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Oyster Cooking Tips

Cooking too long makes oysters touch and rubbery

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Oysters for Recipes

© 2008 Peggy Trowbridge Filippone

Famous Oyster Recipes

The most famous oyster dish is Oysters Rockefeller, which was created by Jules Alciatore, grandson of the founder of Antoine's Restaurant in New Orleans. It was so named because the dish contains a lot of butter, making it as rich as the Rockefeller family.

Oyster sauce is a combination of oysters, soy sauce, salty brine, and various seasonings (usually garlic, ginger, sugar, and leeks). It is used in many Chinese recipes.

The oyster connoisseur will claim that cooking an oyster is blasphemy, preferring to eat them raw on the half-shell in their own liquor with nothing to overpower the delicate flavor. The staunchest defenders of raw oysters may even sneer at any accompaniment to these gems, but many enjoy them with a squeeze of fresh lemon, grated horseradish, mignonette sauce (a combination of pepper, vinegar, and a little shallot), and/or spicy cocktail sauce.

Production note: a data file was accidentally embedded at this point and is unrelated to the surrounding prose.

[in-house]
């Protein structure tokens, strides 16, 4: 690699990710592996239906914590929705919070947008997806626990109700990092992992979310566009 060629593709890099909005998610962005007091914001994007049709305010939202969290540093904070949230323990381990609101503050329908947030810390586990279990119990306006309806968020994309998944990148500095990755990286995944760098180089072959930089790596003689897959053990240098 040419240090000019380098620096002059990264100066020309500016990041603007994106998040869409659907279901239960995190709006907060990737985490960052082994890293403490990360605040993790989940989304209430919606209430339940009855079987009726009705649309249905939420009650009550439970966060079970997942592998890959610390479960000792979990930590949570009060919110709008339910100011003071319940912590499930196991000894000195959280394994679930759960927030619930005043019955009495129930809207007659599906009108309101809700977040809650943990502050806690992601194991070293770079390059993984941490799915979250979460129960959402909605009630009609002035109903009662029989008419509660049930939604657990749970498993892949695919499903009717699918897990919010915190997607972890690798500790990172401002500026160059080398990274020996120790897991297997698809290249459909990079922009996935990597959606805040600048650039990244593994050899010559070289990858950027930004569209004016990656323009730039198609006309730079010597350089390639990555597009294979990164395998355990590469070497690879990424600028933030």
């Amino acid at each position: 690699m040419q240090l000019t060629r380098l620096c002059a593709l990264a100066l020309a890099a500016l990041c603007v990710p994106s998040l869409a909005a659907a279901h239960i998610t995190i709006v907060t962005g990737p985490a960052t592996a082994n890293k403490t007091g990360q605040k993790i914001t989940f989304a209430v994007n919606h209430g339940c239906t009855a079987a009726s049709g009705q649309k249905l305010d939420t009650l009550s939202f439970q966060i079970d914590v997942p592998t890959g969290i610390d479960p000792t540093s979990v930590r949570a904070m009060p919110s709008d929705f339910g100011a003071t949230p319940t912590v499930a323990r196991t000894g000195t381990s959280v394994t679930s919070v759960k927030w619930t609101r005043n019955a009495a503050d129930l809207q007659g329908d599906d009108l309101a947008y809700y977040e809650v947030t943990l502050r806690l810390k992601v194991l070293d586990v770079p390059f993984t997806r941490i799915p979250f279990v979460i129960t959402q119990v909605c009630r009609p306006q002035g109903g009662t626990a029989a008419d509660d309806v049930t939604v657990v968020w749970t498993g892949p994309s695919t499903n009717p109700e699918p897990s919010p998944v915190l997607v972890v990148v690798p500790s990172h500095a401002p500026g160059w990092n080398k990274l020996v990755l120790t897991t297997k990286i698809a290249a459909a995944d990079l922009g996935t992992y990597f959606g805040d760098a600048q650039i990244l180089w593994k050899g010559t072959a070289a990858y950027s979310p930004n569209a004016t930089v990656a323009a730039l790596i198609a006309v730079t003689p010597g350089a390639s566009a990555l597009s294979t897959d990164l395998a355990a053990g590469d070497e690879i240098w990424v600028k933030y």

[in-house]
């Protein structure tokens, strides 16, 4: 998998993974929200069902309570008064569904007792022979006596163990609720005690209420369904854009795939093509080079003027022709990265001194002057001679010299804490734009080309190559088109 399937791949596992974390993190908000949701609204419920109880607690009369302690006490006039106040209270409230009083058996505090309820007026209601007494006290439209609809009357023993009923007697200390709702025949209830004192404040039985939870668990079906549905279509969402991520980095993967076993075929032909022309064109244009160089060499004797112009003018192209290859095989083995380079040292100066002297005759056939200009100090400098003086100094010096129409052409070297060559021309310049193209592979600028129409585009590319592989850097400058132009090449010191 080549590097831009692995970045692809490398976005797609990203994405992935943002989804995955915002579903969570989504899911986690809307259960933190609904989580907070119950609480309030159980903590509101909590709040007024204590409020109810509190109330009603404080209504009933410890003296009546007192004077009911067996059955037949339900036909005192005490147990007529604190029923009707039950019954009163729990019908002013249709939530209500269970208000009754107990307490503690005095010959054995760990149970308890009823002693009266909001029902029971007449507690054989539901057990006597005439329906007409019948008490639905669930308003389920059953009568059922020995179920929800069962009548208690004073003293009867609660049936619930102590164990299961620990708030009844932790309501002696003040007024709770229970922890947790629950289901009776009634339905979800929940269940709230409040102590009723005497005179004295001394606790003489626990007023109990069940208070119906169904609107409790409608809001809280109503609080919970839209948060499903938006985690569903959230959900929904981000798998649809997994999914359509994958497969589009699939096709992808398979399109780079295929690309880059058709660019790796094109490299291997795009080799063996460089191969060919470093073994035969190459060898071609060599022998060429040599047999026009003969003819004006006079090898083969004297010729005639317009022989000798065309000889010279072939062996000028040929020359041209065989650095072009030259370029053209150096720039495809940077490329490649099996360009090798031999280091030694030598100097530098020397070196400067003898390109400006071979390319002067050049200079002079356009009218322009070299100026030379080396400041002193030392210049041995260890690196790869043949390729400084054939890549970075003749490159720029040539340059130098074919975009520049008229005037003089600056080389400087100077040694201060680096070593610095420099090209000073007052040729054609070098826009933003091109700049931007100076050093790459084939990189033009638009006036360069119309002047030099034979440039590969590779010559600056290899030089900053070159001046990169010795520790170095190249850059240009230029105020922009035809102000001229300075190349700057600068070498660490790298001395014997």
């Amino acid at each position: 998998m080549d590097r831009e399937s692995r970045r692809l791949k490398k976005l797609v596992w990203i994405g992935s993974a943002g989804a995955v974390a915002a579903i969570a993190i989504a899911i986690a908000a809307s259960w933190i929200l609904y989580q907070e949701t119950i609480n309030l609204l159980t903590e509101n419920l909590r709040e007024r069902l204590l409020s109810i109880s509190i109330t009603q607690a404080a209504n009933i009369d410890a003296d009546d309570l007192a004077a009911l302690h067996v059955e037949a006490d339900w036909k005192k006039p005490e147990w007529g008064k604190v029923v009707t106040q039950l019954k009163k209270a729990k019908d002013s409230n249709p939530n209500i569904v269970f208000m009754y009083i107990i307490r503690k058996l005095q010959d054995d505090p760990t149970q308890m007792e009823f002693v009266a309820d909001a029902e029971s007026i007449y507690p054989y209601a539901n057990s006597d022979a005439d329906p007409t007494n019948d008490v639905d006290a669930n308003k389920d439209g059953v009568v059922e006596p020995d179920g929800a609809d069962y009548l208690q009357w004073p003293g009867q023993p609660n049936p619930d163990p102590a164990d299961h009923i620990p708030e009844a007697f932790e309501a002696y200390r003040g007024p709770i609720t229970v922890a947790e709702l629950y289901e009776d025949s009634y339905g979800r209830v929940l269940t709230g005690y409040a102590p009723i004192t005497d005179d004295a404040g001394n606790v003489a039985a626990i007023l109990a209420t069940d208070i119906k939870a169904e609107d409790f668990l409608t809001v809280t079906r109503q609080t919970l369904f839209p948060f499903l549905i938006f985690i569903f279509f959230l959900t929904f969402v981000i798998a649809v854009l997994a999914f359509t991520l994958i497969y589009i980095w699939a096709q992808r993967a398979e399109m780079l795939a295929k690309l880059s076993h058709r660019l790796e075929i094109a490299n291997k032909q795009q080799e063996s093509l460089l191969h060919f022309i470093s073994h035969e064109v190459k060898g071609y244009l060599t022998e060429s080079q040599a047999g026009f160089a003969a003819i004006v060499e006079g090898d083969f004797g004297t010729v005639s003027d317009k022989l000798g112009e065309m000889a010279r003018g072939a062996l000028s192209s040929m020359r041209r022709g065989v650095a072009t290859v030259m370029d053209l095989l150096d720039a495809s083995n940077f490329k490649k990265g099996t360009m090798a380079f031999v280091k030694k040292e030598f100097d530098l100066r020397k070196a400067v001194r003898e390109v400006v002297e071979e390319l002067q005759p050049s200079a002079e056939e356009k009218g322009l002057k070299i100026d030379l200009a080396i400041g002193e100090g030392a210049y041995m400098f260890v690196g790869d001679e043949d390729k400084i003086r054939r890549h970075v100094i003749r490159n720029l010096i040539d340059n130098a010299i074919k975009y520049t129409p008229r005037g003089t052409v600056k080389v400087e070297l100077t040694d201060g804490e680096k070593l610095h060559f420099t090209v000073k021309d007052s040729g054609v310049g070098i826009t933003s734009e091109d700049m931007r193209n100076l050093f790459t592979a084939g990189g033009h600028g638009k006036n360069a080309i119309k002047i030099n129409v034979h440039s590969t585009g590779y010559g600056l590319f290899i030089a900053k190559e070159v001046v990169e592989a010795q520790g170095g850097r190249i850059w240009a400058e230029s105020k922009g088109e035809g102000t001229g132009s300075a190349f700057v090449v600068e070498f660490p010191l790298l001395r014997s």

Oyster Cooking Tips

• Raw oysters should always be served chilled on a bed of ice. Thinly-sliced, buttered pumpernickel or crisp thin crackers complete the raw oyster eating experience.

• Relaxing the muscles to shuck oysters is easier if you toss them in the freezer for about 10 to 15 minutes, but don't forget them!

• If you have live oysters to be used in a cooked dish, rather than for eating raw, you can steam (a few seconds will do it) or microwave (about 30-60 seconds on high depending on the oven wattage) them just until the shells open. Then cut them from the shells and proceed.

• Oysters are salty by nature, so most recipes using oysters will not need to be salted.

• Choose freshly-shucked oysters for broiling, smoking, or baking on the half-shell.

• As with many foods, size and age make a difference -- smaller and younger oysters will most likely be more tender.

• Most importantly, cook oysters gently to avoid turning them into a rubbery, chewy waste of good shellfish. When the edges begin to curl, they've had enough heat.

• Herbs that pair well with oysters include thyme, fennel seed, paprika, and parsley.

More about Oysters:

Oyster Cooking Tips
Why only eat oysters in months with the letter "r"? FAQ
Oyster Varieties
Oyster Selection and Storage
Why do oysters grow pearls? FAQ
Oyster History
Oyster Measures and Equivalents
Oysters and Health
Oyster Recipes
Oyster Photo © 2008 Peggy Trowbridge Filippone, licensed to About.com, Inc.

Cookbooks

Fish & Shellfish
The New Legal Sea Foods Cookbook
The New York Times Seafood Cookbook
The New England Clam Shack Cookbook
More Cookbooks
Related Video
How to Shuck Oysters

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